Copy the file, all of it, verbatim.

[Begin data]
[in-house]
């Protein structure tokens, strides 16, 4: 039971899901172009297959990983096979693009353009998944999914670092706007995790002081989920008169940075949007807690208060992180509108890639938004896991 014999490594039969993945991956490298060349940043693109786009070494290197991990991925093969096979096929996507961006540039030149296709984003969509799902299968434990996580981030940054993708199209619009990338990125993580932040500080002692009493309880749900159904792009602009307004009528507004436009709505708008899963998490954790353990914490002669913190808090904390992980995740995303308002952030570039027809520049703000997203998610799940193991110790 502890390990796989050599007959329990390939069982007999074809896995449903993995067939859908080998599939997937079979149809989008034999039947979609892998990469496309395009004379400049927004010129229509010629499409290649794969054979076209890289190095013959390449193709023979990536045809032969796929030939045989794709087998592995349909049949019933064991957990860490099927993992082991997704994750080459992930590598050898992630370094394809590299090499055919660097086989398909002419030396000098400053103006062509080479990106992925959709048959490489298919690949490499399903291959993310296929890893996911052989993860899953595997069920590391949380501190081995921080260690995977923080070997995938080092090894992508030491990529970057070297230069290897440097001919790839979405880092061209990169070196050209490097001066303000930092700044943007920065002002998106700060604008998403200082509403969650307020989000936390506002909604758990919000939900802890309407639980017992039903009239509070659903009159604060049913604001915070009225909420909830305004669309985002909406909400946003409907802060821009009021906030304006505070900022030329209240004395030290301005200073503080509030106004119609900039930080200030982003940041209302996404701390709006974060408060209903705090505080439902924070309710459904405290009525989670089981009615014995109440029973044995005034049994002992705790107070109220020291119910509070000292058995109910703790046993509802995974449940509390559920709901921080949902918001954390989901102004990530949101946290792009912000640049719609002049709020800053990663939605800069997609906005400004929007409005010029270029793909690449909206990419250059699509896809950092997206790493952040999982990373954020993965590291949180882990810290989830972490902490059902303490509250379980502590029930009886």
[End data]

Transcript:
[in-house]
């Protein structure tokens, strides 16, 4: 039971899901172009297959990983096979693009353009998944999914670092706007995790002081989920008169940075949007807690208060992180509108890639938004896991 014999490594039969993945991956490298060349940043693109786009070494290197991990991925093969096979096929996507961006540039030149296709984003969509799902299968434990996580981030940054993708199209619009990338990125993580932040500080002692009493309880749900159904792009602009307004009528507004436009709505708008899963998490954790353990914490002669913190808090904390992980995740995303308002952030570039027809520049703000997203998610799940193991110790 502890390990796989050599007959329990390939069982007999074809896995449903993995067939859908080998599939997937079979149809989008034999039947979609892998990469496309395009004379400049927004010129229509010629499409290649794969054979076209890289190095013959390449193709023979990536045809032969796929030939045989794709087998592995349909049949019933064991957990860490099927993992082991997704994750080459992930590598050898992630370094394809590299090499055919660097086989398909002419030396000098400053103006062509080479990106992925959709048959490489298919690949490499399903291959993310296929890893996911052989993860899953595997069920590391949380501190081995921080260690995977923080070997995938080092090894992508030491990529970057070297230069290897440097001919790839979405880092061209990169070196050209490097001066303000930092700044943007920065002002998106700060604008998403200082509403969650307020989000936390506002909604758990919000939900802890309407639980017992039903009239509070659903009159604060049913604001915070009225909420909830305004669309985002909406909400946003409907802060821009009021906030304006505070900022030329209240004395030290301005200073503080509030106004119609900039930080200030982003940041209302996404701390709006974060408060209903705090505080439902924070309710459904405290009525989670089981009615014995109440029973044995005034049994002992705790107070109220020291119910509070000292058995109910703790046993509802995974449940509390559920709901921080949902918001954390989901102004990530949101946290792009912000640049719609002049709020800053990663939605800069997609906005400004929007409005010029270029793909690449909206990419250059699509896809950092997206790493952040999982990373954020993965590291949180882990810290989830972490902490059902303490509250379980502590029930009886």